Armed with clay, aluminum foil, and faux hair, Brenda Killackey-Jones ’96 went in for the kill. 

Her prey was already dead.

The Hatbox Ghost, a popular figure in Disneyland and Disney World’s famed Haunted Mansion ride, served as inspiration for one of Killackey-Jones’ latest sculptures. She recreated the spirit into a hanging piece, which she entered in Disney’s D23 Expo Design Challenge. Deemed frightening enough to be a finalist, her version of the ghoul was displayed at the fan convention in August. 

  • Killackey-Jones has visited the Haunted Mansion in Disneyland and Disney World nearly 40 times combined.
  • Major: Art and art history
  • Day jobs: Art teacher and fitness instructor

“[The Hatbox Ghost] is a funky character — it’s one of the ones that everybody talks about,” she says. 

A sculptor for the past five years, Killackey-Jones hones her craft preparing what she calls “mythological taxidermy” to sell at Renaissance festivals and Comic Cons. Ranging from emerald dragon heads to yeti busts, the pieces hang on walls for easy display. She came up with the moniker because she uses traditional taxidermy foam to make her figures. “I carved their faces, then re-sculpted it either as a dragon, a werewolf, or whatever I wanted it to be. It would end up looking like a taxidermy form,” she says. “It was taxidermy, but it was mythological creatures.”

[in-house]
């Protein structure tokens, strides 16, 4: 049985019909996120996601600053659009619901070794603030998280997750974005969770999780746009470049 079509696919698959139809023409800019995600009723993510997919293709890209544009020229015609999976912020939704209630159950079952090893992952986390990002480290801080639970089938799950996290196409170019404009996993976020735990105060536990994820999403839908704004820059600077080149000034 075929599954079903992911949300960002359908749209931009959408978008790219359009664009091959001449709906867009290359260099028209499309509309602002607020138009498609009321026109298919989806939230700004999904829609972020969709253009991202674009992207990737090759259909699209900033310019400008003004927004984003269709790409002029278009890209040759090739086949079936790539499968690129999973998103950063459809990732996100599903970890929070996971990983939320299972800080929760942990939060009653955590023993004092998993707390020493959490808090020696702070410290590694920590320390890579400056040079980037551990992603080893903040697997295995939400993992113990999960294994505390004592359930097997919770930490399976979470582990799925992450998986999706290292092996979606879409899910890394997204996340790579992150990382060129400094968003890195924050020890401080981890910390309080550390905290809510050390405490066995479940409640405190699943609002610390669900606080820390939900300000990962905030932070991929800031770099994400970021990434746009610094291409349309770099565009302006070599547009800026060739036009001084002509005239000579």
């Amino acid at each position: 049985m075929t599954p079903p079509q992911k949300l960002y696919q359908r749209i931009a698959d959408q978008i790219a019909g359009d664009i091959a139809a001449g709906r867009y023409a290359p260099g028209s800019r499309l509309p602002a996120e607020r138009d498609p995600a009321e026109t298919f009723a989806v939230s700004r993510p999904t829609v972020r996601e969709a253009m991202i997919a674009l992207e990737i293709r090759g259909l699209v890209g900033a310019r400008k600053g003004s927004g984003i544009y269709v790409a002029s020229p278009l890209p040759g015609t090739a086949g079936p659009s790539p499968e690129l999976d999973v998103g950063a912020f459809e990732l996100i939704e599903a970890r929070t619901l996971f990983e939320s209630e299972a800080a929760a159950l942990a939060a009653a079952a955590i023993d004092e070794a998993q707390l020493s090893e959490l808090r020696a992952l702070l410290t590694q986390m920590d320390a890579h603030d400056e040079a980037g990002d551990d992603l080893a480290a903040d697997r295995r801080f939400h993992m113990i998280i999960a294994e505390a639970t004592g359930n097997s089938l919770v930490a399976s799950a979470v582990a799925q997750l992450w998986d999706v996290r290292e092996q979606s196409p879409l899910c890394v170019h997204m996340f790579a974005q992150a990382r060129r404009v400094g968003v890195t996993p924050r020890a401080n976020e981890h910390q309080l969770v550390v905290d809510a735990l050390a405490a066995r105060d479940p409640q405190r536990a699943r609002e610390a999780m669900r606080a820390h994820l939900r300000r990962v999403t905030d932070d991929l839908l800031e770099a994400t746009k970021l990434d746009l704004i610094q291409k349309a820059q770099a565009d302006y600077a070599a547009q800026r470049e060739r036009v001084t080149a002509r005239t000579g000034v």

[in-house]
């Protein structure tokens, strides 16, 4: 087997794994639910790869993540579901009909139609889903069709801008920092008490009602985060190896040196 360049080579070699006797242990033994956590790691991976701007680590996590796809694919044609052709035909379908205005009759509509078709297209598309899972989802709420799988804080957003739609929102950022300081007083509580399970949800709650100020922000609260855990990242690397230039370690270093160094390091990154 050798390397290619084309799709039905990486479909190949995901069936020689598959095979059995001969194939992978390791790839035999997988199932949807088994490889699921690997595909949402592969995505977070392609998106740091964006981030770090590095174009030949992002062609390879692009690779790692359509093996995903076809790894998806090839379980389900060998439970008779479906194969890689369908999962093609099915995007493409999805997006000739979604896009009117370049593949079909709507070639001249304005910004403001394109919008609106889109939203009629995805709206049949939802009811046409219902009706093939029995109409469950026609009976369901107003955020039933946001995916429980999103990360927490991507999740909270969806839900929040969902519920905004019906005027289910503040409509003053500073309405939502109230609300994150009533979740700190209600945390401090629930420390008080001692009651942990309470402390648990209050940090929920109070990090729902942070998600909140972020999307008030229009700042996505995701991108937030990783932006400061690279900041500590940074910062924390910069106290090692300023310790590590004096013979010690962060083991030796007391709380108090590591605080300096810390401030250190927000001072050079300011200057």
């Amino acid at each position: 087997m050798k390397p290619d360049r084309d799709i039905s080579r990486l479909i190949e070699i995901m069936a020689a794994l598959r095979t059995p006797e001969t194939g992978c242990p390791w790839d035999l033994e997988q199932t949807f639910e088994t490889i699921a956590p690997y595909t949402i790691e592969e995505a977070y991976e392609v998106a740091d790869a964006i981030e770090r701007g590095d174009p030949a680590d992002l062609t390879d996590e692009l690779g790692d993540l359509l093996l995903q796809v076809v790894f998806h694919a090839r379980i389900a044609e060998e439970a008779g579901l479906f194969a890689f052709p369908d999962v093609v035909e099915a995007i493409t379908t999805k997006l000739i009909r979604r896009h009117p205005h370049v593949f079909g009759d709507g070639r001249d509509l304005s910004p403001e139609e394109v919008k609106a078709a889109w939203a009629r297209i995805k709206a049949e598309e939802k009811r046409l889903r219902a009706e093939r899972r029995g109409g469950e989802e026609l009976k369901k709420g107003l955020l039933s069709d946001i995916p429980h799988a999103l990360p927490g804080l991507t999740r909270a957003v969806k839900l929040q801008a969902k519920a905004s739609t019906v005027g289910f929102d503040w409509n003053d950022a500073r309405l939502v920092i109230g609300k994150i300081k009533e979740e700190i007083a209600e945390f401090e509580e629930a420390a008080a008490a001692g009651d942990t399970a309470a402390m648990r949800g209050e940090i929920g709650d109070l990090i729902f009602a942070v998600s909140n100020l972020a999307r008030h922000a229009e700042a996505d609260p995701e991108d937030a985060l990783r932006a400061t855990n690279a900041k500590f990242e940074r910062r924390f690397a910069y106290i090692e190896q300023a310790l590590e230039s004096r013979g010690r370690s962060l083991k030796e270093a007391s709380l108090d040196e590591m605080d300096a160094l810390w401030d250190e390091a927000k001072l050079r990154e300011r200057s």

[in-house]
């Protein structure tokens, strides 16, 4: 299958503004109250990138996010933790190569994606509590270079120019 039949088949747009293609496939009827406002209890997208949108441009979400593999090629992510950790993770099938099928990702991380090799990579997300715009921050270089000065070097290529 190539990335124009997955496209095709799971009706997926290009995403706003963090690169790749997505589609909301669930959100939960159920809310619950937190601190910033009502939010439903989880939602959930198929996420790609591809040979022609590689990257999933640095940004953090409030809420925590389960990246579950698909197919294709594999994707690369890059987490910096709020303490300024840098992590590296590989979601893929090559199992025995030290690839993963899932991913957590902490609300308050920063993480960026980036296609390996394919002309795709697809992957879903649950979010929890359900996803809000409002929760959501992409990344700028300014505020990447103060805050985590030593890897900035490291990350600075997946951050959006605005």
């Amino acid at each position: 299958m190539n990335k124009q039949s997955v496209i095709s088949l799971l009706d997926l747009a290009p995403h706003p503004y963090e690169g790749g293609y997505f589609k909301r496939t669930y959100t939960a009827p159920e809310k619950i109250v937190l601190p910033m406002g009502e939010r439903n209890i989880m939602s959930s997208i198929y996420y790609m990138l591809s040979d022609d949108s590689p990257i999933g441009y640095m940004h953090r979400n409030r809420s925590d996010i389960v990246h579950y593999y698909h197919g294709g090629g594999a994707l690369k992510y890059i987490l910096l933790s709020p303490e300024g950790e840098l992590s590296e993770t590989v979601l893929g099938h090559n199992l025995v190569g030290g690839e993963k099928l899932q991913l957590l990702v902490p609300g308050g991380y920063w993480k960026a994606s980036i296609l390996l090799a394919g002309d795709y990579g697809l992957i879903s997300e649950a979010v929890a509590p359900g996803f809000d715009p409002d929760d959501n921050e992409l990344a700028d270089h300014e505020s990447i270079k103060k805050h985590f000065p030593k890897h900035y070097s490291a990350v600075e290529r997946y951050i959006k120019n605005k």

Like the animatronic Hatbox Ghost in the Haunted Mansion, Killackey-Jones’ sculpted version leaps out at the viewer, but key differences show her creative hand. The original figure uses lighting to trick riders, first appearing with his head on straight, then with his head removed, resting in a hat box. Because she had size limitations for D23, Killackey-Jones eliminated the hatbox, choosing instead to give the top hat more play. “There are certain attributes that make the Hatbox Ghost recognizable,” she says. “[I had to] take the facial features and the eyes and the skeletal hands and then make them work within the constraints of the particular frame.”

After showing her piece at D23, Killackey-Jones went back to her home in Rochester, N.Y., to prepare for her next supernatural event: Halloween.

“Halloween is our favorite season,” she says. “We’ve got all sorts of things that I’ve made, like all of the creatures from The Nightmare Before Christmas in life size.”